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The reach and relevance of philosophy must be studied within a theology as in a philosophy of culture. As an important element of the Western civilization, philosophy shares in the sacramental character of all Spiritualization. Indeed, if the incarnation of God implies the divinization of all human cooperation, the philosophical mode of seeking truth certainly participates in the thearchic search for ultimate union. To what extent historically developed forms of philosophy have in fact revealed God's truth %u2015 albeit in approximative and tainted forms has been amply debated in early and medieval Christianity (Ross, 1989). It remains an important question within any serious dialogue with non-Christian intellectuals.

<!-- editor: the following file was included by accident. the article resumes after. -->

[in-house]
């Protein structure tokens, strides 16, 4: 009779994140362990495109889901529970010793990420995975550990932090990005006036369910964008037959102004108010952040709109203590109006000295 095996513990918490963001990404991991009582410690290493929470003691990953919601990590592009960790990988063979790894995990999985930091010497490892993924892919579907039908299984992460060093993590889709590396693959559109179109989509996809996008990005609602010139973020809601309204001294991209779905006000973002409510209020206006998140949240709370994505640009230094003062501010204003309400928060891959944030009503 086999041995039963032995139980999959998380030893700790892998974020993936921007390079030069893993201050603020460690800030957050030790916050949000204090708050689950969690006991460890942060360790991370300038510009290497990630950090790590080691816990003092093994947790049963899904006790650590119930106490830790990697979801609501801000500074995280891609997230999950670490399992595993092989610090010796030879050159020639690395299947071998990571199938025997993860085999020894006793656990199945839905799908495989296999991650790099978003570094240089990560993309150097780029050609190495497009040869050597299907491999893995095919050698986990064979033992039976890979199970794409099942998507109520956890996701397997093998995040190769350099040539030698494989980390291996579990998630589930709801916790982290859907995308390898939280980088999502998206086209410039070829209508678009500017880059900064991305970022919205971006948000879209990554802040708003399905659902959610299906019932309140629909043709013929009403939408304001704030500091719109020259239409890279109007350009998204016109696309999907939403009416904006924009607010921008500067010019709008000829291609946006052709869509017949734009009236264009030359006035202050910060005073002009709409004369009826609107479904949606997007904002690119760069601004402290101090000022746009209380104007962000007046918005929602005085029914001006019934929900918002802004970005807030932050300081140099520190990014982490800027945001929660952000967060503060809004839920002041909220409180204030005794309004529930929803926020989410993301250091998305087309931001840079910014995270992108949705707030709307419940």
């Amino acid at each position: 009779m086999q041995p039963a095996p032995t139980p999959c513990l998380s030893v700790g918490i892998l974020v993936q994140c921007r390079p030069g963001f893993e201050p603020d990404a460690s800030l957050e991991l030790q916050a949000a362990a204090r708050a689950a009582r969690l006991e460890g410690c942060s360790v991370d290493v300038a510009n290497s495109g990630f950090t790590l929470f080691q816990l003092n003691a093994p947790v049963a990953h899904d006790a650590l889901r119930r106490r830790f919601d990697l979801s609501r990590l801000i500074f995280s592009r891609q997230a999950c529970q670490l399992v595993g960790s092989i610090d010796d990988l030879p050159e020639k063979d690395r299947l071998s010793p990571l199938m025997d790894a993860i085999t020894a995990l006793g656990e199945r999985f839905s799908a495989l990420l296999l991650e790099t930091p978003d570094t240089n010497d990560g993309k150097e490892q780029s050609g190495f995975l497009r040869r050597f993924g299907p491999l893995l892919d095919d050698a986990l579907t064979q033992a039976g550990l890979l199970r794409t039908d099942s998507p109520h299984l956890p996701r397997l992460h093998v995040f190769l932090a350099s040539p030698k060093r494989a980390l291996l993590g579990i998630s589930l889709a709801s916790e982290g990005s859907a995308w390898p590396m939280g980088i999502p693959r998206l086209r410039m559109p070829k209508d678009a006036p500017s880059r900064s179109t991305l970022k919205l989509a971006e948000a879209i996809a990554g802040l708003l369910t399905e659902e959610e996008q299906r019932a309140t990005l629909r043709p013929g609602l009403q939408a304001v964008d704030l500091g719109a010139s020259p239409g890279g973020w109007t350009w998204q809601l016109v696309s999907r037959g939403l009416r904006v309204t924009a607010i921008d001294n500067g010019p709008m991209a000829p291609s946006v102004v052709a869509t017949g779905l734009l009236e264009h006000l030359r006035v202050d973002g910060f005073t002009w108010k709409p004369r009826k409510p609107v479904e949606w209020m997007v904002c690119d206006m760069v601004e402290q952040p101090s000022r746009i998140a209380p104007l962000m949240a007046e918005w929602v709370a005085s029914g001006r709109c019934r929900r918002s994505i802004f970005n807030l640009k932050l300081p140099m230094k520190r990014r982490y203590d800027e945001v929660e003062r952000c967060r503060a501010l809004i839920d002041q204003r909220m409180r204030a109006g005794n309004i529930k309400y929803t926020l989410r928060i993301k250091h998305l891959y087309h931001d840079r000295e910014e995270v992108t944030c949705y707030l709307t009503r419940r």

Indeed, people are interested, of course, especially in whether there is any argument that will prove God's existence to everyone. Such an argument has apparently not yet been invented. It is known that teleological argument for God's existence belongs to mind by its own intrinsic nature, and it does not belong to mere matter by its own intrinsic nature. The belief that God exists shall be construed, as there exists a person without a body  who is eternal, is perfectly free, omnipotent, omniscient, perfectly good, and the creator of all things (Williams, 1990). Besides, teleological explanations of intentional goal-directed activities are always understood as reducible to causal explanations with intentions as causes.